So I have a 3-ton floor jack that can lift up to 18.5 inches high. I tried lifting a small SUV and discovered that the floor jack point is so high that the total hight I lifted the car was only around 5 inches. This was just barely high enough to get jack stands at minimum (nothing dialed in) height under the jack mounting points.

Any inexpensive alternative way(s) to lift the SUV higher in a home garage?

I am aware of a build your own ramps answer

  • 2
    Some floor jacks have a "truck" or "SUV" attachment that is essentially a post 6" or so long that you insert into the end of the jack.
    – jwh20
    Jul 27, 2020 at 17:52
  • 4
    Putting the jack on a suificiently strong block can work but make absolutely sure it cannot slip...
    – Solar Mike
    Jul 27, 2020 at 18:34

3 Answers 3


Add a short length of 2X4 or 4X4 to the lifting pad on the floor jack. Do not use brick as they can break. I have a 4X4 with a groove cut in it to fit the lifting point of a particular car .

  • With the curves of the body near the lifting point, a 4x4 can be readily split by lifting forces. I had that happen extending the lift on a axle housing on a 1 ton van. Consider using a cylinder of metal, like a heavy pipe, or something less likely to fracture under the anticipated loads.
    – mongo
    Jun 23, 2021 at 17:37
  • 1
    One could consider @blacksmith37's idea in the inverse. Lay a bed of 2x or 4x lumber, like a double stack of 2x12's, which are matrixed together with screws, and place UNDER the jack.
    – mongo
    Jun 23, 2021 at 17:39

There are several alternative jacks.

A so called uni-jack is a combo jack stand and hydraulic jac k.(<$100 USD)

There are floor jacks with raised saddles, where the saddle assembly is an extended rod, with a saddle at he top. You still have similar lift, but it is offset upwards by the metal extension. (<$100 USD and upwards)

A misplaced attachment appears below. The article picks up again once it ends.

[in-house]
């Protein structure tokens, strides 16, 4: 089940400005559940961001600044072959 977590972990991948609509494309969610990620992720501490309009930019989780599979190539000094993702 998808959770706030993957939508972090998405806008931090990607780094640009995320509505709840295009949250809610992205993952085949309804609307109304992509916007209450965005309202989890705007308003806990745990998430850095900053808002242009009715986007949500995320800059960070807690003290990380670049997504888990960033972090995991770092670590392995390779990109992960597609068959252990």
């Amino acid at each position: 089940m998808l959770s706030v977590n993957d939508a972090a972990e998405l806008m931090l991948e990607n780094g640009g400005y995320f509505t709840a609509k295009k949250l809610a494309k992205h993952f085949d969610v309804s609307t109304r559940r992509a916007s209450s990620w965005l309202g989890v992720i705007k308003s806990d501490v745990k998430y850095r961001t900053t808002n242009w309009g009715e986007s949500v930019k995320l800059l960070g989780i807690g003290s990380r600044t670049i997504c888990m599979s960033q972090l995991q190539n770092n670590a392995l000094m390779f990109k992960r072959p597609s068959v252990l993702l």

There are floor jacks made for trucks, which have higher lift, and still have a low profile so they can get under lower clearance vehicles. ($500 USD and up)

The first two are available from common DIY tool suppliers. The latter is commonly available from industrial tool suppliers.

Similarly, there are truck jack stands which have extended height and can safely keep your ride up high when you work under it.

In a pinch, I have used bottle jacks supported by 8x8 blocks (cutoffs from polebarns). However other then cross grain compression, I would not rely on wood in a jacking system, and a split with lowering of the vehicle could be fatal.


If you are a costco member, there are QuickJacks which are essentially lifts but without the huge size. I have a set, and it can lift my truck just fine. They can lift about 19 inches, so it will lift pretty high, so that you can remove a differential or transmission from underneath. They are expensive(CAD$1499), but they are well worth the investment because they act both as a jack and jackstands. If you are not willing to spend that much, you can try putting bricks underneath your jack, but make sure that you are on a level surface.

  • QuickJacks will work, but will cost a pretty penny more than a rollaround floor jack and four jack stands. Jul 28, 2020 at 0:30
  • 1
    I'm down with the quickjacks @RickYao, but your advice to put bricks under the jack is dangerous and should not be followed! Bricks are brittle and not strong under compression, they have been known to crush under the weight of a car. Wood blocks are a much safer option.
    – GdD
    Jul 28, 2020 at 8:30

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